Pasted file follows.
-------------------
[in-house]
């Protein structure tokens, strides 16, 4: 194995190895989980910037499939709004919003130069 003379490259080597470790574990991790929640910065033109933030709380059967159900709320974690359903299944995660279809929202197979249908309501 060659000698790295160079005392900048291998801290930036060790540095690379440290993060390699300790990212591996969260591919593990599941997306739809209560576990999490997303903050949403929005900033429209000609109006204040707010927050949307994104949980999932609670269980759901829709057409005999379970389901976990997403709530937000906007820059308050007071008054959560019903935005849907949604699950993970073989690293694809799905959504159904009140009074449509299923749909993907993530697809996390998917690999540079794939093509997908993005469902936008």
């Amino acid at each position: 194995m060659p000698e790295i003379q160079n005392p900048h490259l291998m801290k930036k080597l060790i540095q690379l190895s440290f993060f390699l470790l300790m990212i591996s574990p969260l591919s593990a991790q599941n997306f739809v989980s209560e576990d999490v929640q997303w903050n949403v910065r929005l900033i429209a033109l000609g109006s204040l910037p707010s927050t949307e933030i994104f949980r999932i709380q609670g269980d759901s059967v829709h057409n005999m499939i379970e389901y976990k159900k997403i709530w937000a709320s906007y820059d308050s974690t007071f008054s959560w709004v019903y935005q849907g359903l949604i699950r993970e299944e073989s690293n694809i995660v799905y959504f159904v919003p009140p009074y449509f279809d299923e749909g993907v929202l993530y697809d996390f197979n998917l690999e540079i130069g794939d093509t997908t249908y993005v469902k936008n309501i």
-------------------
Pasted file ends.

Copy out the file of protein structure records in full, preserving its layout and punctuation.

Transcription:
[in-house]
């Protein structure tokens, strides 16, 4: 194995190895989980910037499939709004919003130069 003379490259080597470790574990991790929640910065033109933030709380059967159900709320974690359903299944995660279809929202197979249908309501 060659000698790295160079005392900048291998801290930036060790540095690379440290993060390699300790990212591996969260591919593990599941997306739809209560576990999490997303903050949403929005900033429209000609109006204040707010927050949307994104949980999932609670269980759901829709057409005999379970389901976990997403709530937000906007820059308050007071008054959560019903935005849907949604699950993970073989690293694809799905959504159904009140009074449509299923749909993907993530697809996390998917690999540079794939093509997908993005469902936008």
């Amino acid at each position: 194995m060659p000698e790295i003379q160079n005392p900048h490259l291998m801290k930036k080597l060790i540095q690379l190895s440290f993060f390699l470790l300790m990212i591996s574990p969260l591919s593990a991790q599941n997306f739809v989980s209560e576990d999490v929640q997303w903050n949403v910065r929005l900033i429209a033109l000609g109006s204040l910037p707010s927050t949307e933030i994104f949980r999932i709380q609670g269980d759901s059967v829709h057409n005999m499939i379970e389901y976990k159900k997403i709530w937000a709320s906007y820059d308050s974690t007071f008054s959560w709004v019903y935005q849907g359903l949604i699950r993970e299944e073989s690293n694809i995660v799905y959504f159904v919003p009140p009074y449509f279809d299923e749909g993907v929202l993530y697809d996390f197979n998917l690999e540079i130069g794939d093509t997908t249908y993005v469902k936008n309501i």